I’m working on an OCBD roundup for Put This On, so that readers who may not have yet settled on a favorite maker can get an idea of some of the options available to them. I originally wasn’t going to post anything about it here, since I don’t see a need to overlap on content, but what Mercer & Sons sent me is so good that I feel the need to say why I’m heartbroken.
Mercer & Sons is based in Maine, and has been producing American-made OCBDs since 1982. Their site feels charmingly anachronistic – something like an old mail-order catalog – and their shirts are no less old-fashioned. I mean that in a good sense. For one, their collars are unlined. Not unfused, mind you, which is what most other producers make. Unlike an unfused collar, which has a floating interlining, an unlined collar has nothing at all inside. This makes the collar very soft and frankly a bit mussy looking. It’s for the kind of guy who understands the casual spirit of an OCBD, if not the historical accuracy (as Brooks used to make their OCBD collars unlined). Their collar points are also an unapologetically full eight centimeters long (again, just like Brooks used to do). The effect of having these longer, unlined collar points is that you get a more relaxed, full, button-down roll. It’s the kind of charming look you see in old photos, but is disappointingly absent in many modern day skimpy collars. The collar being the heart and soul of an OCBD, I haven’t come across a more handsome option.
Mercer’s oxford cloth is also exceptional, though perhaps not something for the neophyte. It’s scratchy, rough, and heavy – a bit reminiscent of a tweed jacket or a new pair of selvedge denim jeans. Not as uncomfortable against the skin, of course, but clearly tough and meant to be broken in. The warp and weft yarns also have more contrast, which gives the fabric a lot more surface interest. After handling this Mercer, I’m too embarrassed to wear my oxford shirtings from Acorn anymore. To be sure, they’re not much different from what you’d find on most OCBDs today, but that just means almost everything now seems incredibly lacking.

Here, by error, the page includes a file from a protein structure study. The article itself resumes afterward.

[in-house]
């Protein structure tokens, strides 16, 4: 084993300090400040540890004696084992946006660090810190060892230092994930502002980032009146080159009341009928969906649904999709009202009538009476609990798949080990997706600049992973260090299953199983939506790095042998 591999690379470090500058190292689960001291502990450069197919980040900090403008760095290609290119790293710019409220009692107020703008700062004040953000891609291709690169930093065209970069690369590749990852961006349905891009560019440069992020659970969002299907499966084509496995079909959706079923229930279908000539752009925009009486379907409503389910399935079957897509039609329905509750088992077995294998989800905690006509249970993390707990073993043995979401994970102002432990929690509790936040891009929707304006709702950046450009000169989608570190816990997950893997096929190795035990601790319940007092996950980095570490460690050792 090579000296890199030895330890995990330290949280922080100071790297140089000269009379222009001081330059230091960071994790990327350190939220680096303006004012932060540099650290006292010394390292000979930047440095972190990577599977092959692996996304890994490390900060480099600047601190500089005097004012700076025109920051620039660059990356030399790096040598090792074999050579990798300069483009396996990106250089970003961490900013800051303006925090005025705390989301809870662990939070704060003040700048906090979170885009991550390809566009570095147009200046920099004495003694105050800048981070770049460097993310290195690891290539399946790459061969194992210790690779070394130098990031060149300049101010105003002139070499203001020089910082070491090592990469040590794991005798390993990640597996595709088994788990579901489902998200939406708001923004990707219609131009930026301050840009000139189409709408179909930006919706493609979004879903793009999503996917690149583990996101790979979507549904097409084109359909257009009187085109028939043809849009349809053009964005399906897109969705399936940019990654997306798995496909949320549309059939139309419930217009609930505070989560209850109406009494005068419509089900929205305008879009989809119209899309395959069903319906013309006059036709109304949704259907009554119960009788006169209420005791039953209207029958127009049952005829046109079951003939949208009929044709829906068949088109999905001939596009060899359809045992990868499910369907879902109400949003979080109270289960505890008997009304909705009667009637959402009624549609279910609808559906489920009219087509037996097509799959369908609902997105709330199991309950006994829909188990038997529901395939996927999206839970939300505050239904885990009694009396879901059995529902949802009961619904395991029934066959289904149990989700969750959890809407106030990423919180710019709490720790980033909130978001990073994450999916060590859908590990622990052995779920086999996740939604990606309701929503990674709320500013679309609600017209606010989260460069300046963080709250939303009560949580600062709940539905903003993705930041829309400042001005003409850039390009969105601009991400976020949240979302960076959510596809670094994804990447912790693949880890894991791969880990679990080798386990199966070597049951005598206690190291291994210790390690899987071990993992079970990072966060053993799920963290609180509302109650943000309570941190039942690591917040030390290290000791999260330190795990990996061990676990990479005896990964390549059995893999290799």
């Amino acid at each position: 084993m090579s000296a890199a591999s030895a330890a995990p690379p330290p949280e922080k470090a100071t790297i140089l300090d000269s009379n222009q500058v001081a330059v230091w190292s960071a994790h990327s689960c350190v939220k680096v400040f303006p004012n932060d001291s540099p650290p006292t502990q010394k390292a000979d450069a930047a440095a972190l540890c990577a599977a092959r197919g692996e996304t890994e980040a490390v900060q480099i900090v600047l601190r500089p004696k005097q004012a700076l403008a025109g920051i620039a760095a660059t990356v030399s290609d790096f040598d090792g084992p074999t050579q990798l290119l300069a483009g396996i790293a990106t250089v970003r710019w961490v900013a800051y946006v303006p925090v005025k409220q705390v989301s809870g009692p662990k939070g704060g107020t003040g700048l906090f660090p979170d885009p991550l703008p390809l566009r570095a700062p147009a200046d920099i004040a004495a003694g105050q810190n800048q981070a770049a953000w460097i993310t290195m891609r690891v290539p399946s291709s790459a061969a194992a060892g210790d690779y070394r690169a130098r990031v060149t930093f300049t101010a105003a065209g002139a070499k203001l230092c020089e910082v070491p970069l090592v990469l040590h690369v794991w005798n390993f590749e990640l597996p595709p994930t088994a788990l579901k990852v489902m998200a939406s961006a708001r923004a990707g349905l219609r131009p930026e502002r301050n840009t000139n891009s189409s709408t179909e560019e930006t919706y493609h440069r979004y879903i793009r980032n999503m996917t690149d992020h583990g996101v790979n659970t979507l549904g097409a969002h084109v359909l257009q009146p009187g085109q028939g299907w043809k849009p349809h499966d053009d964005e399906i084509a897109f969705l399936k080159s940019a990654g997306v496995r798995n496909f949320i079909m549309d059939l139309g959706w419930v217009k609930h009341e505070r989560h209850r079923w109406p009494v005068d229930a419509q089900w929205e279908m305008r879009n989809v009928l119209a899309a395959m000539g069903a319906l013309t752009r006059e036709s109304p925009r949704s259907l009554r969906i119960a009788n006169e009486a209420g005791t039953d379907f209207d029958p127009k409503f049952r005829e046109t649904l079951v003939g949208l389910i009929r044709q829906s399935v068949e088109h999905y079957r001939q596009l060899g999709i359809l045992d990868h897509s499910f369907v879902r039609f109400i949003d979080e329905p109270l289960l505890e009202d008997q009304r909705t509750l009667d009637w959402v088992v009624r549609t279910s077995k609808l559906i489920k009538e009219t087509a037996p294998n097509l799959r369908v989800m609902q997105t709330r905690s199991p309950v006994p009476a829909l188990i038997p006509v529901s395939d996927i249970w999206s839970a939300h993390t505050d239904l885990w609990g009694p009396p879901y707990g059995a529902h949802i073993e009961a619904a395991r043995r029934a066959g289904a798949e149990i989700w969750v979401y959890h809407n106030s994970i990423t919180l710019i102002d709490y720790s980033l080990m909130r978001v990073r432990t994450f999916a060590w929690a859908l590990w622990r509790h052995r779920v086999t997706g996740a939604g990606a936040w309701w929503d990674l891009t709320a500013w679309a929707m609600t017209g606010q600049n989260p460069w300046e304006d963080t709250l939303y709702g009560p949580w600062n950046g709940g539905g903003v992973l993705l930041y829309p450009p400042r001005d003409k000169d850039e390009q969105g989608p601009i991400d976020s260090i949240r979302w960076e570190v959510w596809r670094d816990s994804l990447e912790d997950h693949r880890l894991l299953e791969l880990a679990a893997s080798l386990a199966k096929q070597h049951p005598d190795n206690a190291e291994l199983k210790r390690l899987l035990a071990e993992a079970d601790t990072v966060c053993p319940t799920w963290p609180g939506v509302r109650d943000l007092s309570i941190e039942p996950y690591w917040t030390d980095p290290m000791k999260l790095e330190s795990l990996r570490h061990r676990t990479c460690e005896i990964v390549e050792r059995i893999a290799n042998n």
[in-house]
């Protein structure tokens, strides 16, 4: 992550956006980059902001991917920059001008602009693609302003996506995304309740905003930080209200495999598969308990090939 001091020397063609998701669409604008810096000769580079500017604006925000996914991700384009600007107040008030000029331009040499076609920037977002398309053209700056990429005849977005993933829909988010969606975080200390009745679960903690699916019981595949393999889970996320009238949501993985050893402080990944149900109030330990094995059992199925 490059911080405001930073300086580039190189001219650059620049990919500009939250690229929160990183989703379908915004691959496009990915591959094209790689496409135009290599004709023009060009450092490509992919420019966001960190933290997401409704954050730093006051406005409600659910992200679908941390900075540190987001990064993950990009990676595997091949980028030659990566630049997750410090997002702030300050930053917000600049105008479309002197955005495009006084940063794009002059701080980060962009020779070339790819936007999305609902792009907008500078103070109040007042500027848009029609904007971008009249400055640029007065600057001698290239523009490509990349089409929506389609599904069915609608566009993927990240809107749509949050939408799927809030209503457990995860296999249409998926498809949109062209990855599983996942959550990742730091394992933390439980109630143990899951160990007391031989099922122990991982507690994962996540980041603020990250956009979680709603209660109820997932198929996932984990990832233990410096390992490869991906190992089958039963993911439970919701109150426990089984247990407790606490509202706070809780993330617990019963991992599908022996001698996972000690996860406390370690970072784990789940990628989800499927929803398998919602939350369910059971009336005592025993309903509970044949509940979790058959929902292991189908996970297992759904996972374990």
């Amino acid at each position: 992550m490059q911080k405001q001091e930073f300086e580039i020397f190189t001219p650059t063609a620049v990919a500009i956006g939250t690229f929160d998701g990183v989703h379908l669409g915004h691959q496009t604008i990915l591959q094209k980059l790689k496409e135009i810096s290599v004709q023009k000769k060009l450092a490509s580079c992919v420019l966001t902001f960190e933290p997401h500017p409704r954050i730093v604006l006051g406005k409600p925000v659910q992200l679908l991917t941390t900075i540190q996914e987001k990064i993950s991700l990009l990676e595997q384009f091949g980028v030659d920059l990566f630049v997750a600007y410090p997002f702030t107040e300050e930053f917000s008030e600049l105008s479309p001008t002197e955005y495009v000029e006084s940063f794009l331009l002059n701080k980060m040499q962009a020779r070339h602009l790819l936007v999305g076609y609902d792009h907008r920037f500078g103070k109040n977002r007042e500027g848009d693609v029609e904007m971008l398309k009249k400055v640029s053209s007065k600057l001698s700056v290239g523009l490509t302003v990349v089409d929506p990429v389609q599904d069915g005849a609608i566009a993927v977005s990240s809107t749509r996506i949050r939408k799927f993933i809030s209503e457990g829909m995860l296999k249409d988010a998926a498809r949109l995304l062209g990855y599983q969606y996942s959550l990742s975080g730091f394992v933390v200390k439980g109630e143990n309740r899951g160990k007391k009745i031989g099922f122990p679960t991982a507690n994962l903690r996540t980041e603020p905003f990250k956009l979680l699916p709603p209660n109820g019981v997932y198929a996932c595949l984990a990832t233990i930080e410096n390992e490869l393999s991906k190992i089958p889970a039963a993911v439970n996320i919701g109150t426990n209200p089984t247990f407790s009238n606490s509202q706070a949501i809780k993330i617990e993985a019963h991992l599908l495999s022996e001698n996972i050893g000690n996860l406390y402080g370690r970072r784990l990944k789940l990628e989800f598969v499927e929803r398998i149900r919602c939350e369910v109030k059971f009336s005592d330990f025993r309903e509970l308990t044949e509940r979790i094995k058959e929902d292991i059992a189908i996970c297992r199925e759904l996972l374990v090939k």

The only thing holding me back from ordering a bunch of these is the fit. Mercer’s shirts fit very, very full. My size 15 shirt, for example, has a chest measurement of 49.5”. The company offers the option of sizing down the body two sizes, so you can put a size 15 collar on a 14 body. However, that still puts you at a 45.5” chest, which is a full 4.5” bigger than my custom shirts from Ascot Chang.
I asked David at Mercer whether they could just copy the body on one of my Ascot Chang shirts. That would not only allow me to get a better chest size, but also account for things that are very difficult, if not impossible, to get off-the-rack or even made-to-measure. My shoulders, for example, are asymmetrically sloped, such that the right one is much more dropped than the left. If a shirt’s shoulders aren’t cut exactly right to accommodate this, I get lines going from my collarbone to underarm. That, of course, only accentuates this abnormality (though, from my experience, very, very few men have symmetric shoulders). I also find it necessary to have the waist point on my shirt match my natural waist. Otherwise, I get lines just underneath my ribcage, and the shirt is more likely to blouse over the top of my trousers.
Unfortunately, David said no, they can’t copy other shirts, and would be reluctant to make their OCBDs in a different silhouette. So now I don’t know what to do. Their button-down is far and away my favorite, but they can’t make something for my unusually skinny frame (I’m a puny 36” on a good day). I suppose I could just ask Ascot Chang to make me something with longer collar points, have the collar unlined, and use an equally tough shirting. However, in the end, it would only be a verisimilitude of the real thing: the genuine article that’s a Mercer. And if past experience is any indicator, that means I’ll be left wanting. So, for the moment, the most perfect oxford-cloth button-down shirt sits in a box just ten feet away from me, but I can’t wear it. It’s heart breaking.